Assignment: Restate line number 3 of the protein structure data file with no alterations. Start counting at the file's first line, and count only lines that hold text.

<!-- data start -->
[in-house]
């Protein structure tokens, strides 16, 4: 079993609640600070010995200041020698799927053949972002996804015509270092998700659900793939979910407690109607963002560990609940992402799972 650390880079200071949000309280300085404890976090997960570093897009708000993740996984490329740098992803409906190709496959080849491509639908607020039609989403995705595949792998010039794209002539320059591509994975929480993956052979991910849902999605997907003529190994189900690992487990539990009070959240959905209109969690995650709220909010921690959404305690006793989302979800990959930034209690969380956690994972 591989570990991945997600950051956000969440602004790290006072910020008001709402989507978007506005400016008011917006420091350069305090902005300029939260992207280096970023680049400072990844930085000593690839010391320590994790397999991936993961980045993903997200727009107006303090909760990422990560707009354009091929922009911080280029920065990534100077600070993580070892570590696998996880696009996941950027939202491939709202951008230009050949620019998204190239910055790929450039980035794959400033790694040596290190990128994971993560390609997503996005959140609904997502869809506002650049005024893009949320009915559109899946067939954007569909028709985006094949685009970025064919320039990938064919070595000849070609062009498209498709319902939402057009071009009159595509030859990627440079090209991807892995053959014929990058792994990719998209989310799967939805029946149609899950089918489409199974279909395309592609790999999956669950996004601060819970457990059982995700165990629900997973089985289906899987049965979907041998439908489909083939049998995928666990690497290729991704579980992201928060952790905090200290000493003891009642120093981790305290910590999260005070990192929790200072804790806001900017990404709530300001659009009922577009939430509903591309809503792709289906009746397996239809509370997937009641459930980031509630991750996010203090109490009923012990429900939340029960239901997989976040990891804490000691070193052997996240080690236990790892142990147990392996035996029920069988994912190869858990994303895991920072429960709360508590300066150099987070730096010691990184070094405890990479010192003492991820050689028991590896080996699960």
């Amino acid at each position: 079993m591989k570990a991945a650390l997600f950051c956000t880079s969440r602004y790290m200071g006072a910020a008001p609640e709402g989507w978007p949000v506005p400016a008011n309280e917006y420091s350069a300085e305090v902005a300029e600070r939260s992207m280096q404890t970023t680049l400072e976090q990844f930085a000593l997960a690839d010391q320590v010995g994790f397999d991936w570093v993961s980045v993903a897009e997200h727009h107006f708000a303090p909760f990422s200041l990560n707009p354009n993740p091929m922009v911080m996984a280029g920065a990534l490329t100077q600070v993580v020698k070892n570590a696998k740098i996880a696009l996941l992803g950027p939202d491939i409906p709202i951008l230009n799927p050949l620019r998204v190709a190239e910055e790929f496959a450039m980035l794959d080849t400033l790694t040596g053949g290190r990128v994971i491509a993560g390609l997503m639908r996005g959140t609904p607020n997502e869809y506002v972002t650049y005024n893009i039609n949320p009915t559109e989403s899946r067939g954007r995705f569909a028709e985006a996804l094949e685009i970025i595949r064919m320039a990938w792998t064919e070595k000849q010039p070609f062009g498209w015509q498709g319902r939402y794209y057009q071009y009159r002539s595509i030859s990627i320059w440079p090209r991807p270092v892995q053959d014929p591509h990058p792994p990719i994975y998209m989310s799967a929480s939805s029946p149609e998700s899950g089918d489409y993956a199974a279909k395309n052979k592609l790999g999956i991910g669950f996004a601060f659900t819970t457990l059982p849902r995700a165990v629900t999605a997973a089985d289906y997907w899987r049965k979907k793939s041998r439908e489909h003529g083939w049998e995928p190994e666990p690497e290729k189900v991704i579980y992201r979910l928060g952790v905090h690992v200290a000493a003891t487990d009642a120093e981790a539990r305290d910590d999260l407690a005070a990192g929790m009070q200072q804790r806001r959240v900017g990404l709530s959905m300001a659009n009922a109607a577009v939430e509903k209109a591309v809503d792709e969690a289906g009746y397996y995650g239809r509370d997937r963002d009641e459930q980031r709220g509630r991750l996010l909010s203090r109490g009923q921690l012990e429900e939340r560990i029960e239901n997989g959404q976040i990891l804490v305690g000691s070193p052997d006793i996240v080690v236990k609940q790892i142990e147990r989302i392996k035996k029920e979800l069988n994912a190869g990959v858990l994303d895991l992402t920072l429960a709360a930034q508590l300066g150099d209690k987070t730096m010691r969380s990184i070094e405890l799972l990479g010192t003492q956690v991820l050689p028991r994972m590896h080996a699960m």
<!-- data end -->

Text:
């Amino acid at each position: 079993m591989k570990a991945a650390l997600f950051c956000t880079s969440r602004y790290m200071g006072a910020a008001p609640e709402g989507w978007p949000v506005p400016a008011n309280e917006y420091s350069a300085e305090v902005a300029e600070r939260s992207m280096q404890t970023t680049l400072e976090q990844f930085a000593l997960a690839d010391q320590v010995g994790f397999d991936w570093v993961s980045v993903a897009e997200h727009h107006f708000a303090p909760f990422s200041l990560n707009p354009n993740p091929m922009v911080m996984a280029g920065a990534l490329t100077q600070v993580v020698k070892n570590a696998k740098i996880a696009l996941l992803g950027p939202d491939i409906p709202i951008l230009n799927p050949l620019r998204v190709a190239e910055e790929f496959a450039m980035l794959d080849t400033l790694t040596g053949g290190r990128v994971i491509a993560g390609l997503m639908r996005g959140t609904p607020n997502e869809y506002v972002t650049y005024n893009i039609n949320p009915t559109e989403s899946r067939g954007r995705f569909a028709e985006a996804l094949e685009i970025i595949r064919m320039a990938w792998t064919e070595k000849q010039p070609f062009g498209w015509q498709g319902r939402y794209y057009q071009y009159r002539s595509i030859s990627i320059w440079p090209r991807p270092v892995q053959d014929p591509h990058p792994p990719i994975y998209m989310s799967a929480s939805s029946p149609e998700s899950g089918d489409y993956a199974a279909k395309n052979k592609l790999g999956i991910g669950f996004a601060f659900t819970t457990l059982p849902r995700a165990v629900t999605a997973a089985d289906y997907w899987r049965k979907k793939s041998r439908e489909h003529g083939w049998e995928p190994e666990p690497e290729k189900v991704i579980y992201r979910l928060g952790v905090h690992v200290a000493a003891t487990d009642a120093e981790a539990r305290d910590d999260l407690a005070a990192g929790m009070q200072q804790r806001r959240v900017g990404l709530s959905m300001a659009n009922a109607a577009v939430e509903k209109a591309v809503d792709e969690a289906g009746y397996y995650g239809r509370d997937r963002d009641e459930q980031r709220g509630r991750l996010l909010s203090r109490g009923q921690l012990e429900e939340r560990i029960e239901n997989g959404q976040i990891l804490v305690g000691s070193p052997d006793i996240v080690v236990k609940q790892i142990e147990r989302i392996k035996k029920e979800l069988n994912a190869g990959v858990l994303d895991l992402t920072l429960a709360a930034q508590l300066g150099d209690k987070t730096m010691r969380s990184i070094e405890l799972l990479g010192t003492q956690v991820l050689p028991r994972m590896h080996a699960m």